Rep. Spencer Bachus was among those named in a 60 Minutes report last month on alleged insider trading in Congress. He presided over a hearing on the issue Tuesday.
NEW YORK (CNNMoney) -- Is insider trading by members of Congress legal? How common is it? What's being done about it?
Congress itself is tackling those questions right now following an explosive report on 60 Minutes last month.
The program accused House leaders John Boehner and Nancy Pelosi, as well Spencer Bachus, a key House lawmaker on financial issues, of making investments based on confidential knowledge gained over the course of their work.
All three have rejected the allegations, but that hasn't stopped the issue from gaining steam over the past few weeks.
Now, both houses of Congress have taken up versions of a bill called the Stop Trading on Congressional Knowledge Act -- the "STOCK Act" -- that would explicitly outlaw the practice.
Is it legal? Legal scholars have long debated whether the federal anti-fraud laws used to prosecute insider trading on Wall Street apply on Capitol Hill.
Some say that such trading may be legal in certain cases, because members of Congress do not have a legal duty, as corporate employees do, to keep information that they learn in the course of their work confidential.
But others say that members of Congress have a legal responsibility to the public not to use professional information for personal benefit, making them liable for insider trading offenses just like anyone else.
In any case, no member of Congress has ever been prosecuted for insider trading based on government knowledge.
How common is insider trading on the Hill? There is evidence to suggest that at least some past members of Congress beat the market with astonishing regularity.
A 2004 academic study based on trades by senators from 1993 to 1998 found that taken together, the senators' portfolios beat the market by a whopping 12% per year.
A follow-up study by the same authors on transactions made by roughly 300 House members between 1985 and 2001 found that a portfolio mimicking these purchases beat the market by about 6% annually.
Whether this is the case with the current Congress isn't clear. A study released earlier this year by researchers from Yale and MIT found that the average investor in Congress between 2004 and 2008 actually under-performed against the market by 2-3% annually.
Alan Ziobrowski, a professor at Georgia State University who co-authored the earlier studies, said the apparent decline in congressional insider trading suggested by the new study may indicate that officials simply pulled back from the practice temporarily following the initial scrutiny.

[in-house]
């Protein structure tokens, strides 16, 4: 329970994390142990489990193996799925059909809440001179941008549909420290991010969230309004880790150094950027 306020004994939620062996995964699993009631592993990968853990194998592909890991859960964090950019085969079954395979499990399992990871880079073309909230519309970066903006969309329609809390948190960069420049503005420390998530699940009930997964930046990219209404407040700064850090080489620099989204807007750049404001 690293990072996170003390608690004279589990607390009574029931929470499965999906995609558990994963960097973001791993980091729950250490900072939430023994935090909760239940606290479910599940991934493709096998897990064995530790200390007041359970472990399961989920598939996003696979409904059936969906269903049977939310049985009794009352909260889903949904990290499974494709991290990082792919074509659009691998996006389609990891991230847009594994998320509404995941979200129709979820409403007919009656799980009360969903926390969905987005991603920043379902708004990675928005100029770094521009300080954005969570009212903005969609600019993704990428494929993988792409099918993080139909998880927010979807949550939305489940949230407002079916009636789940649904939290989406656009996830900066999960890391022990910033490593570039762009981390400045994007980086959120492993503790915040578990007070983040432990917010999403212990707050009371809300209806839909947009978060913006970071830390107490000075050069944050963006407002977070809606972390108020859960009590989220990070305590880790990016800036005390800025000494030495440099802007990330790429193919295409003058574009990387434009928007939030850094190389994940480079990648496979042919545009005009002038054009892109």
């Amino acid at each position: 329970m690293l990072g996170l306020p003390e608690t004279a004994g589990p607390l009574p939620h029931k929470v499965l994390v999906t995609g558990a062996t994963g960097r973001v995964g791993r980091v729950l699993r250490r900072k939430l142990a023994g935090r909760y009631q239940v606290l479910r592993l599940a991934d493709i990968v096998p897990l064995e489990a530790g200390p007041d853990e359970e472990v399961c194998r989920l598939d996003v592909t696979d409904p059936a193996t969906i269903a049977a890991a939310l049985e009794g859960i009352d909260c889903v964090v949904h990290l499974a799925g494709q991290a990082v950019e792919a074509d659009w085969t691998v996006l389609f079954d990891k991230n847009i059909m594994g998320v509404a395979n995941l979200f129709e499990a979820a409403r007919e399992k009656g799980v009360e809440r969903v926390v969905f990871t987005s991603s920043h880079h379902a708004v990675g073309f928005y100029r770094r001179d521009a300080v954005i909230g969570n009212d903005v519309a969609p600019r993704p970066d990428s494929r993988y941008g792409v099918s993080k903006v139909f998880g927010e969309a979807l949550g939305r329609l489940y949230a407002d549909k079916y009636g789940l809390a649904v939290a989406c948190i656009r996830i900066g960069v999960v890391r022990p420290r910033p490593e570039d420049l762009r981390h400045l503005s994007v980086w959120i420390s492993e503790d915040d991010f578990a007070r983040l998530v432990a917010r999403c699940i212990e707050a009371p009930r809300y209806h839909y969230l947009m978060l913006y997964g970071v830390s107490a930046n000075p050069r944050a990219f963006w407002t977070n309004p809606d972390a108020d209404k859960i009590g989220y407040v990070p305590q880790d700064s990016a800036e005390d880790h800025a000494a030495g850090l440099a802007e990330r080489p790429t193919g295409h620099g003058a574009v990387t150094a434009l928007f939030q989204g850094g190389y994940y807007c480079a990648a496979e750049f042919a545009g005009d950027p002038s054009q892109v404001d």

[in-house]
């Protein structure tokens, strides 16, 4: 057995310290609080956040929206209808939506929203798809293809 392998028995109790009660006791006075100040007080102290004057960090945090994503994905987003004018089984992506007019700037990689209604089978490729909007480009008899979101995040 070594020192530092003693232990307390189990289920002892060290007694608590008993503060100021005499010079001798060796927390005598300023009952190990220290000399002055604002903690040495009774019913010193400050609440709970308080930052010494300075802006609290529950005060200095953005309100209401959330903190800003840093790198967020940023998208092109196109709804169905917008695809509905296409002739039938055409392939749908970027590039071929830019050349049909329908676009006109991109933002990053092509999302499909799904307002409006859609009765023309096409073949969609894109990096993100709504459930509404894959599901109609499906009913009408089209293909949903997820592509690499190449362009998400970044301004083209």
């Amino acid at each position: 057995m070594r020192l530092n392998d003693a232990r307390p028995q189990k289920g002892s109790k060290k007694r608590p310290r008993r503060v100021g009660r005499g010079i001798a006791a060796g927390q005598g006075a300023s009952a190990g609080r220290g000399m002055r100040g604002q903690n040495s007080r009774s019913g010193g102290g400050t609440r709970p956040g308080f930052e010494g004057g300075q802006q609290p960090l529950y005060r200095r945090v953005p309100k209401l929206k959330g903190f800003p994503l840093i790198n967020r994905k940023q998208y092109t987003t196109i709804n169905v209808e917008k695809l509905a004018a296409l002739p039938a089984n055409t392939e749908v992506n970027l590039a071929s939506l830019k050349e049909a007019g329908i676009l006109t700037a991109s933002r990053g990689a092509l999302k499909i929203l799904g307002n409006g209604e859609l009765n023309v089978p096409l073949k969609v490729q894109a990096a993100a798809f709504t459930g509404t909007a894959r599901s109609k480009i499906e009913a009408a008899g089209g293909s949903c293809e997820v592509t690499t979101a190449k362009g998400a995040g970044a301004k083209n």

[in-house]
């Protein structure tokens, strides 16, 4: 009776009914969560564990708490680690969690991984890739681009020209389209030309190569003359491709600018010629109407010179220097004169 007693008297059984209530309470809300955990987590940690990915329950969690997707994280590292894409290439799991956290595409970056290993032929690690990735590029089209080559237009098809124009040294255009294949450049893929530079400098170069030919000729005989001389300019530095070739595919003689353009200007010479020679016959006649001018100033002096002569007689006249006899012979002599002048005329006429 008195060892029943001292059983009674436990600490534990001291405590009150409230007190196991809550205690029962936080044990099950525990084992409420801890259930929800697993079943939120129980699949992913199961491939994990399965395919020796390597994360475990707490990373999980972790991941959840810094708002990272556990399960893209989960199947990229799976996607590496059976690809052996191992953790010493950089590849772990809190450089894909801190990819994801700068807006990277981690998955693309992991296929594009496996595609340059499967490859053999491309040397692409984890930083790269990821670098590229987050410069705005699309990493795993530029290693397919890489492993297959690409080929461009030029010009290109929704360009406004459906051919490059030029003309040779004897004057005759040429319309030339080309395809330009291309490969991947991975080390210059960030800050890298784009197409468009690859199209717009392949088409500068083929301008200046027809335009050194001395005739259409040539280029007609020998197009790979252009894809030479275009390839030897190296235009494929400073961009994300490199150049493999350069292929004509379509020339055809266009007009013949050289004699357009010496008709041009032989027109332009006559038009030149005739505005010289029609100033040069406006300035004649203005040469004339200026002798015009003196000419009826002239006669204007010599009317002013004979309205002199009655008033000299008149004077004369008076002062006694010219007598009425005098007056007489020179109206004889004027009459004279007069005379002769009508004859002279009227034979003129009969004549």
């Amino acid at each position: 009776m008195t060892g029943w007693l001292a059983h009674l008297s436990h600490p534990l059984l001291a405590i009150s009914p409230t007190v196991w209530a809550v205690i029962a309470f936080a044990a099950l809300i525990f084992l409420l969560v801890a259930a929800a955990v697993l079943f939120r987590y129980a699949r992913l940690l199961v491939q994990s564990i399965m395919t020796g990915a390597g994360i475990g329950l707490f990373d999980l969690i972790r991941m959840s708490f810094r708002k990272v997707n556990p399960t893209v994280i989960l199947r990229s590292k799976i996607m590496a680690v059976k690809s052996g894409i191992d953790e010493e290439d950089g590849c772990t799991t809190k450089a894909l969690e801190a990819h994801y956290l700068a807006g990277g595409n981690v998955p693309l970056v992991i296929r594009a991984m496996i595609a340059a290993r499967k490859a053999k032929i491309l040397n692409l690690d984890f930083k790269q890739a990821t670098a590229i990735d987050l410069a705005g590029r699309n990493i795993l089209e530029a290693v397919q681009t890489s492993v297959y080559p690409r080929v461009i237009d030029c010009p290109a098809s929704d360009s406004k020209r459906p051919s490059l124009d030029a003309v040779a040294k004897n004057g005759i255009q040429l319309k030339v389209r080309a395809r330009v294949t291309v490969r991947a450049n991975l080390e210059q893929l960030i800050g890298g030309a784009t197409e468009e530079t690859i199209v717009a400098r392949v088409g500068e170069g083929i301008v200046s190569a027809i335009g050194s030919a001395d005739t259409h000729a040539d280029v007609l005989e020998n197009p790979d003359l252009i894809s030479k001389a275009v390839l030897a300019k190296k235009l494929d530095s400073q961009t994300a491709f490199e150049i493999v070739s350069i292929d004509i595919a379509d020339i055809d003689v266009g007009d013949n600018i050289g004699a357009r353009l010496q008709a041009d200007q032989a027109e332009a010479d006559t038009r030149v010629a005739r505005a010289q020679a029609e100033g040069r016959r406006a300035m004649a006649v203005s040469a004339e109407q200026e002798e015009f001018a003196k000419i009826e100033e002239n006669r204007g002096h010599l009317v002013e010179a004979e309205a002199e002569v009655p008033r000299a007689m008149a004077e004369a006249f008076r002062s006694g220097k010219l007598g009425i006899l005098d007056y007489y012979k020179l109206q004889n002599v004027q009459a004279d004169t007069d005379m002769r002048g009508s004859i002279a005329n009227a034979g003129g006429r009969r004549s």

"I think what you're seeing is more or less a behavioral change. Whether or not it's permanent is rather doubtful," Ziobrowski said. "I think it's still quite possible to pick up information that no one else has access to."
What's being done about it? The STOCK Act, originally introduced to a muted reception in 2006, has drawn much more interest in the past few weeks. Versions are pending in both the House and Senate.
Rep. Louise Slaughter of New York, who introduced the House version along with Tim Walz of Minnesota, noted at a House Financial Services hearing on Tuesday that while the bill had only nine co-sponsors ahead of last month's 60 Minutes broadcast, it now has "171 co-sponsors and counting."
But experts say the legislation needs significant revisions before it becomes law.
Robert Khuzami, director of the enforcement division at the Securities and Exchange Commission, pointed out Tuesday that congressional investments in ETFs, options and mutual funds based on inside information aren't covered under the House bill, nor is tipping off outside sources.
Donna Nagy, a professor at the Indiana University School of Law, added that because the bill mentions only "pending or prospective legislative action," trading based on other kinds of non-public information -- for example, cabinet briefings -- could go unpunished.
Most important, Ziobrowski said, is that lawmakers tighten the bill's proposed 90-day deadline to report any transactions. He thinks it should be just a few days, as it is with corporate insiders.
"This is an issue of ethics, and it's an issue of people having faith in government," Ziobrowski said. "It's crucial that people believe that a congressman is not voting for his portfolio, but instead is voting for the benefit of his constituents."
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